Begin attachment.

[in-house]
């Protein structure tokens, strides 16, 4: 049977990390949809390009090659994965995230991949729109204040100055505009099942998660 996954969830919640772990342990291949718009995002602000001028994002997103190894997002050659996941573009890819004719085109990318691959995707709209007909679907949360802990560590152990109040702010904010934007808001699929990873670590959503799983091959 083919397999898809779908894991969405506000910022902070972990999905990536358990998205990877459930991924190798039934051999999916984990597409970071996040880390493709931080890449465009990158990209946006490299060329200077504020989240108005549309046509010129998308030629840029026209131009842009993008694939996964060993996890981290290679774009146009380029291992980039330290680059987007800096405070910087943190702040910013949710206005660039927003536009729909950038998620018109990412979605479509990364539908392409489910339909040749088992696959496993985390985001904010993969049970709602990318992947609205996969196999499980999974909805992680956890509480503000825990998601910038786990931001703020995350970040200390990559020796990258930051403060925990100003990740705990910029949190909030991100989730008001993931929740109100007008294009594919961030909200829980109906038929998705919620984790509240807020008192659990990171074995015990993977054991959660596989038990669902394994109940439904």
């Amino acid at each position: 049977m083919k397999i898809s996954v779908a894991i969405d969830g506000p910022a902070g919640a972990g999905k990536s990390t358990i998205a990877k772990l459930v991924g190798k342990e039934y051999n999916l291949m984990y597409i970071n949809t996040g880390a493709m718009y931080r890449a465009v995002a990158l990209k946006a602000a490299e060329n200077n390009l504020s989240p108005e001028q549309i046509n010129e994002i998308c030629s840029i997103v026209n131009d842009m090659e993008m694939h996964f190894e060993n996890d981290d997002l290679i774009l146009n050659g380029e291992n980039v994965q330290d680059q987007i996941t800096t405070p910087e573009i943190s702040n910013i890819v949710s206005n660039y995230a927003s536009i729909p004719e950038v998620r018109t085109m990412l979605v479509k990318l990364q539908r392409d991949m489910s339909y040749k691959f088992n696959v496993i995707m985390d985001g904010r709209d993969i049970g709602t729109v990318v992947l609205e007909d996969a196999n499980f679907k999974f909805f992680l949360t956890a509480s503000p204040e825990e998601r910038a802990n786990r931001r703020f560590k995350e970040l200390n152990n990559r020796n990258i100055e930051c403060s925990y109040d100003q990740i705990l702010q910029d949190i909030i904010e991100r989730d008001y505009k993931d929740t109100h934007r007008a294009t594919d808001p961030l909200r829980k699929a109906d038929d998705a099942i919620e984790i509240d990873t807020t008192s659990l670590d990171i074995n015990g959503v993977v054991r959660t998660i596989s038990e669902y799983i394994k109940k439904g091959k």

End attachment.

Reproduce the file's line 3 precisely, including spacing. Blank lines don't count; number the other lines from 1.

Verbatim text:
């Amino acid at each position: 049977m083919k397999i898809s996954v779908a894991i969405d969830g506000p910022a902070g919640a972990g999905k990536s990390t358990i998205a990877k772990l459930v991924g190798k342990e039934y051999n999916l291949m984990y597409i970071n949809t996040g880390a493709m718009y931080r890449a465009v995002a990158l990209k946006a602000a490299e060329n200077n390009l504020s989240p108005e001028q549309i046509n010129e994002i998308c030629s840029i997103v026209n131009d842009m090659e993008m694939h996964f190894e060993n996890d981290d997002l290679i774009l146009n050659g380029e291992n980039v994965q330290d680059q987007i996941t800096t405070p910087e573009i943190s702040n910013i890819v949710s206005n660039y995230a927003s536009i729909p004719e950038v998620r018109t085109m990412l979605v479509k990318l990364q539908r392409d991949m489910s339909y040749k691959f088992n696959v496993i995707m985390d985001g904010r709209d993969i049970g709602t729109v990318v992947l609205e007909d996969a196999n499980f679907k999974f909805f992680l949360t956890a509480s503000p204040e825990e998601r910038a802990n786990r931001r703020f560590k995350e970040l200390n152990n990559r020796n990258i100055e930051c403060s925990y109040d100003q990740i705990l702010q910029d949190i909030i904010e991100r989730d008001y505009k993931d929740t109100h934007r007008a294009t594919d808001p961030l909200r829980k699929a109906d038929d998705a099942i919620e984790i509240d990873t807020t008192s659990l670590d990171i074995n015990g959503v993977v054991r959660t998660i596989s038990e669902y799983i394994k109940k439904g091959k």